And, talking of family problems, Thatcherism’s influence on Britain’s fourth largest industry, guaranteed to bring a nasty gleam to the eyes of most fashion pundits, is looked on much more charitably by Quant. “It has been good for manufacturers. Things have certainly improved vastly. Standards have come on no end. The fabrics available now are wonderful. I work in Europe and Japan too, but most of our manufacturing is done here, because it’s way ahead.”
The suggestion that such technological innovations – chiefly the widespread use of Lycra, pioneered by French company DuPont – have little to do with Thatcherism and the wider economic and cultural climate in Britain engenders an even more bizarre reply. “Technology and culture are the same thing. Technological advancement is the culture of our time.”
This kind of batty idea was lapped up by the Sixties press if it fell from the own-brand-lip-glossed lips of Quant. After all, batty ideas were her stock-in-trade: make-up pills to stain the eyelids, high-waist pinafores made from sheet metal, tights with built-in soles. But there were spot-on ideas too: kohl pencils, “make-up that could be used as easily as a lighter”, waterproof cosmetics. She remains unwilling to admit that it has been the make-up not the clothing side of her business that has endured, insisting that it is all part and parcel of the “total look”. Nevertheless, such a stream of untrammelled ideas, good, bad, indifferent, shooting off in all directions, suggests a fecund, undisciplined, child-like imagination.
Quant once said: “I grew up not wanting to grow up. Growing up seemed terrible… To me it was awful; children were free and sane and grown-ups were hideous.” The Peter Pan of fashion seems to have got her wish. Her boundless enthusiasm when proudly displaying her latest range of clothing, a well-made but tired-looking collection of variations on Madonna’s stage clothes over the past five years is touching. This very successful, very wealthy woman comes across as infinitely likeable, terribly fragile.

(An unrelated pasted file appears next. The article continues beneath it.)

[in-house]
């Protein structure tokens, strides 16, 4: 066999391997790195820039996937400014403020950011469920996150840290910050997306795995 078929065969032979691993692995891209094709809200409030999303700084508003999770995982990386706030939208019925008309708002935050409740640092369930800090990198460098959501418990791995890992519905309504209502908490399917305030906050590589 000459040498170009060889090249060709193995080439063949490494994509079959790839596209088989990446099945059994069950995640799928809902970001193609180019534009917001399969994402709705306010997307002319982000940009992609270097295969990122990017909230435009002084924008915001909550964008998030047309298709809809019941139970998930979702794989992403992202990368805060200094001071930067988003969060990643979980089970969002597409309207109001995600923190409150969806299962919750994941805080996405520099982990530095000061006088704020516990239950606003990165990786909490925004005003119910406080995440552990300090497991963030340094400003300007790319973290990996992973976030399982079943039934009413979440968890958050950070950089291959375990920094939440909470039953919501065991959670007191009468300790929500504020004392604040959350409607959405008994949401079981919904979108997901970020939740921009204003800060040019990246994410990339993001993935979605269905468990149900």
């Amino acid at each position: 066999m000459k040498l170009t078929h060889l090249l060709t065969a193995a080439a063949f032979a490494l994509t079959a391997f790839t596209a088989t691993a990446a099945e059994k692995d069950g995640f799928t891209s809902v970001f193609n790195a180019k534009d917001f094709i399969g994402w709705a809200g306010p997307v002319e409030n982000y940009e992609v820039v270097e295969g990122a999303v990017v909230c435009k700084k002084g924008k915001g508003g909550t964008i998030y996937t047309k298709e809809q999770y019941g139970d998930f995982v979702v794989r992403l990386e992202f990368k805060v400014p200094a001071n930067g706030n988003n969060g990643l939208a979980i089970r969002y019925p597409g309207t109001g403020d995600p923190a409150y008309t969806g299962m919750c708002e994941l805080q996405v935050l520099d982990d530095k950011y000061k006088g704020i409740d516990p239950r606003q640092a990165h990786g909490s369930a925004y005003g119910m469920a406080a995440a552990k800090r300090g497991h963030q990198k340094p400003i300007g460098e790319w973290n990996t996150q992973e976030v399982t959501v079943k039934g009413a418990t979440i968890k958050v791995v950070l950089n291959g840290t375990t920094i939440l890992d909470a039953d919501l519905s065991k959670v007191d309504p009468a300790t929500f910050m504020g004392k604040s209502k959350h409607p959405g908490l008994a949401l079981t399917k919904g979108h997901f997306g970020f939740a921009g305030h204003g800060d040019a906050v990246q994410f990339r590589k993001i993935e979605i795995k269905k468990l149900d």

Which, no doubt, is one secret of her success. From the start, in 1954, when she sold her clothes direct to the public, through the famous Bazaar boutique, she was being protected and looked after by a pair of doting friends. The shop was tremendously innovative, but it was the brainchild not of Quant, but of Archie McNair, who had already brought the first espresso bar to London. Most of the money – and Quant – was supplied by Alexander Plunket Greene, Quant’s boyfriend from Goldsmiths’s art college days, who had come into £5,000 at the age of 21. She married Plunket Greene, who recently died, and remained in partnership with him and McNair until McNair’s retirement.
The two men in the triumvirate deemed it their job to, as McNair said, “protect Mary’s talent”. Plunket Greene was more forthcoming: “She gets ideas, and knows herself that half of them are crazy, path-finding sort of exercises.” It was McNair who weighed up the ideas, judged their likely success or failure, and marketed them. “We have never allowed Mary to design something she didn’t believe in,” McNair once declared. Nor, one can be sure, was Mary allowed to design anything that he didn’t believe in.
The existence of the back-room boys does dilute the Quant mythology as Sixties icon and fashion genius. She becomes more fashion magpie, given time and space to indulge her fantasies, shrewdly censored by the marketing men. So what? Maybe Quant wouldn’t have been Quant without the dynamic duo behind her. But they sure as hell couldn’t have operated without her enthusiastic, riotous, messy, improvisation. And when it comes right down to it, Mary Quant, blessed and beautiful child, not mother, of the Sixties, appears to have pulled off a pretty witty, fun-packed life.
[See also: The fall of fast fashion]